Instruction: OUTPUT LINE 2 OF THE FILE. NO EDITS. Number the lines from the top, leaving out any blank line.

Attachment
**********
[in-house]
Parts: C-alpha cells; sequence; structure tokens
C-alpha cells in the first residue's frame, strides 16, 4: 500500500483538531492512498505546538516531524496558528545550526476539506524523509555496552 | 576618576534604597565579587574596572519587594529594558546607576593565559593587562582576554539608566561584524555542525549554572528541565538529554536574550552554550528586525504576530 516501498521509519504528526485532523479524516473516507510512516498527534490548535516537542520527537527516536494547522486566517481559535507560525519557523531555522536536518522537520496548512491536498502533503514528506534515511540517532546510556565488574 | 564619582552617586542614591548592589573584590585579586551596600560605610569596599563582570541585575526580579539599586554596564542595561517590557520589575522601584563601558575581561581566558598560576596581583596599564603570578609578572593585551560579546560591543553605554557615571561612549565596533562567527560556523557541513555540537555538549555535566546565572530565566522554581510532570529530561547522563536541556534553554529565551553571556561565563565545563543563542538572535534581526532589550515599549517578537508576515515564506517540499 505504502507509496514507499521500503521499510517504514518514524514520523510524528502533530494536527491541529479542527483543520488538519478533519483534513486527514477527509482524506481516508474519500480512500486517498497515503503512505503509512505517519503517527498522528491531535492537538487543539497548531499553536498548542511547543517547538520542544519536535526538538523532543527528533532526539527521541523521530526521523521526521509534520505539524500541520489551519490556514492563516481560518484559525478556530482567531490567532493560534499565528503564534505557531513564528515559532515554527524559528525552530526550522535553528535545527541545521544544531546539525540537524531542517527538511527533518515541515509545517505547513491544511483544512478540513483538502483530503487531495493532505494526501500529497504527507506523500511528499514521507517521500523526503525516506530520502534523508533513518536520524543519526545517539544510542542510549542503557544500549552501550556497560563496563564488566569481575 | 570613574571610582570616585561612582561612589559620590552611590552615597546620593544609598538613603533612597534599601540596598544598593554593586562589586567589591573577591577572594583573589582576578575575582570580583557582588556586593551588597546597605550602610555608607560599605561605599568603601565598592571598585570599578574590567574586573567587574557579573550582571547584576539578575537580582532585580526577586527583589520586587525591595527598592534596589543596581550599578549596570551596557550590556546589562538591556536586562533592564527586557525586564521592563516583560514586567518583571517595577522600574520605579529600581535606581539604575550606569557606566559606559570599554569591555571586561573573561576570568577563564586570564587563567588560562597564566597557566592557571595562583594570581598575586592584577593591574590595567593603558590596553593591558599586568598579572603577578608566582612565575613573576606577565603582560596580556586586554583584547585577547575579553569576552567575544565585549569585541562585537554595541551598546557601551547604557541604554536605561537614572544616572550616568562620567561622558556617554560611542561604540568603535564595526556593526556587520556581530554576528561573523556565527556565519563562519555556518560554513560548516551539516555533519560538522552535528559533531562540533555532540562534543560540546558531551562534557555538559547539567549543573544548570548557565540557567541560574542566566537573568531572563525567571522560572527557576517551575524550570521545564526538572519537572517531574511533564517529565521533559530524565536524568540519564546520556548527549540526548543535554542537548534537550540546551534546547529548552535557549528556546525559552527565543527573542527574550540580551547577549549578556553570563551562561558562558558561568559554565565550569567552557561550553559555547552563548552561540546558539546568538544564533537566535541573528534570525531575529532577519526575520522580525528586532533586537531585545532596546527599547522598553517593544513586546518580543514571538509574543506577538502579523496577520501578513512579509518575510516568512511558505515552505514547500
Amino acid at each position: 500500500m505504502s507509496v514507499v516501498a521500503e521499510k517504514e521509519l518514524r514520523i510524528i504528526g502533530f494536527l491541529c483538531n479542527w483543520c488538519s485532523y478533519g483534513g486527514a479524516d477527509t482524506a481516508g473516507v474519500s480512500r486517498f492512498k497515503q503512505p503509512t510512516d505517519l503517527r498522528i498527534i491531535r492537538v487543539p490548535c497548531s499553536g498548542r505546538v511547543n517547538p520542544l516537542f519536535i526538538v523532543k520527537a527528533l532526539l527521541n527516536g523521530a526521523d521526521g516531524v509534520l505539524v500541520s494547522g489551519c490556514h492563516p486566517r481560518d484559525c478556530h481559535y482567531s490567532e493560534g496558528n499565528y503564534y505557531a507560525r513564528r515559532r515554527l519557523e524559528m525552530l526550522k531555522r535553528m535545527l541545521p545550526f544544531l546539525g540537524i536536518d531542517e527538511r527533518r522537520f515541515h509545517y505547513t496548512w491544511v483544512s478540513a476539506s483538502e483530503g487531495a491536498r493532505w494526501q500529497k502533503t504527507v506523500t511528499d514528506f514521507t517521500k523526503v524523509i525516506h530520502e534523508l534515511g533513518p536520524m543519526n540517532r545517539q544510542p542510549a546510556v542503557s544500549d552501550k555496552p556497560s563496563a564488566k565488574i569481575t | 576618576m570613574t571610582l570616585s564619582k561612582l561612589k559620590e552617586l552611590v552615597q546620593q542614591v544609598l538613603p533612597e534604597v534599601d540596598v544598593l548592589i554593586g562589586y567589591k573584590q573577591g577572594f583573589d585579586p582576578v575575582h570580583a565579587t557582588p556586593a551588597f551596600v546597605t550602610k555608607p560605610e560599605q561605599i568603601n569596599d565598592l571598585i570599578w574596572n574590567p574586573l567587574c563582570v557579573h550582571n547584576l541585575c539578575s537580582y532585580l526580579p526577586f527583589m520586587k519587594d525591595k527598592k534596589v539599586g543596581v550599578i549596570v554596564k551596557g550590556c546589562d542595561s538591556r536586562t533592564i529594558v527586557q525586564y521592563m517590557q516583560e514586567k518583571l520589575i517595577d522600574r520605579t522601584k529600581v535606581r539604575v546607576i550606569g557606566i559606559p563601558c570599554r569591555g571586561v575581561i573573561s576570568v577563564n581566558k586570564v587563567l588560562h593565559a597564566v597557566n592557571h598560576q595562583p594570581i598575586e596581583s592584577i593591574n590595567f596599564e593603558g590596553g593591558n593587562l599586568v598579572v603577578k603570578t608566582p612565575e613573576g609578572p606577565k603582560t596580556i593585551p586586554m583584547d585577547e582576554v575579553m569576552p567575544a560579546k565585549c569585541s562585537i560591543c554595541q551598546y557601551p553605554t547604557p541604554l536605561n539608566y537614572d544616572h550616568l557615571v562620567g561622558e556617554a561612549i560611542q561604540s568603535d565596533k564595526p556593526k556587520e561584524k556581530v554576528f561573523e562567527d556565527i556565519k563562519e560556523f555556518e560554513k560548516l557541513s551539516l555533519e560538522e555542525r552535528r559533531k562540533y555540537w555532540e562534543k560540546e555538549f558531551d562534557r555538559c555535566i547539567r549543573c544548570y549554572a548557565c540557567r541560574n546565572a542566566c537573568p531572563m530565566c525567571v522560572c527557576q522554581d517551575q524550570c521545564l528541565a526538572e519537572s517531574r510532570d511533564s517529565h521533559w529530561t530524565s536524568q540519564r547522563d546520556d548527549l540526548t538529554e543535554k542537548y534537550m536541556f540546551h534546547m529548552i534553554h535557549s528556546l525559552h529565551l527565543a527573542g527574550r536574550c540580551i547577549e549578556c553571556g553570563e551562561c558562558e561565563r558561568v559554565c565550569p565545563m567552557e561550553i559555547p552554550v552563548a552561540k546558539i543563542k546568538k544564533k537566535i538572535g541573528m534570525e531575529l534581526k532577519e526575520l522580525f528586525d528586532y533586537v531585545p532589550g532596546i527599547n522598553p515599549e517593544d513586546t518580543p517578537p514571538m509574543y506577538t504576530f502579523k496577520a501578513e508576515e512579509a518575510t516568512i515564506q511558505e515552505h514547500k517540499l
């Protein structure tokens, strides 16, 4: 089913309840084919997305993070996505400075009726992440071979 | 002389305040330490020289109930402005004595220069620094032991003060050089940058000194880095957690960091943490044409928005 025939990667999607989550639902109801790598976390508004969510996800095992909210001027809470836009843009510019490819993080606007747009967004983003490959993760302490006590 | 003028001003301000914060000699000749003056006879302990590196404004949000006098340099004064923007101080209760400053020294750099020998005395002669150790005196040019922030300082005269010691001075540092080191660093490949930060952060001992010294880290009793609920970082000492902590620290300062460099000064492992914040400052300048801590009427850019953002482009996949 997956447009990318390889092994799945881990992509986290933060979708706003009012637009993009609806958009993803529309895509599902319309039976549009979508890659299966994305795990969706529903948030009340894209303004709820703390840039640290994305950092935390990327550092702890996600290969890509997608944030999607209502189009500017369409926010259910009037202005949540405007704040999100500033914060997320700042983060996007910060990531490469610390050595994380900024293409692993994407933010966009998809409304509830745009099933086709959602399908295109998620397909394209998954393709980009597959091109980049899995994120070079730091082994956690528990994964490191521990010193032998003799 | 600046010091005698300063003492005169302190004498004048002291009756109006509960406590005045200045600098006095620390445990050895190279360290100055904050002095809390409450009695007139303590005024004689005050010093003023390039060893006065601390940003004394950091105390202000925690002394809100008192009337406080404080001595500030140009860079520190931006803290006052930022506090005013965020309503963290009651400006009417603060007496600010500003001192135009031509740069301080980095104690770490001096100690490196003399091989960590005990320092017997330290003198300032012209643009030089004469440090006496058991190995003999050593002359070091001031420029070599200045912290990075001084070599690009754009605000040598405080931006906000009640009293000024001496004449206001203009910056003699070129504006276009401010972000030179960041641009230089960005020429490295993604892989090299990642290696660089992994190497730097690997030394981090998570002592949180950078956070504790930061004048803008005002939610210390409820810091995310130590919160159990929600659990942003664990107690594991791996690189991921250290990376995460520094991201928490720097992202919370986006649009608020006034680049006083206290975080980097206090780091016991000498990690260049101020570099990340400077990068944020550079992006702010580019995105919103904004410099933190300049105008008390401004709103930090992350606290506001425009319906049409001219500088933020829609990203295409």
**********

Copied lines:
Parts: C-alpha cells; sequence; structure tokens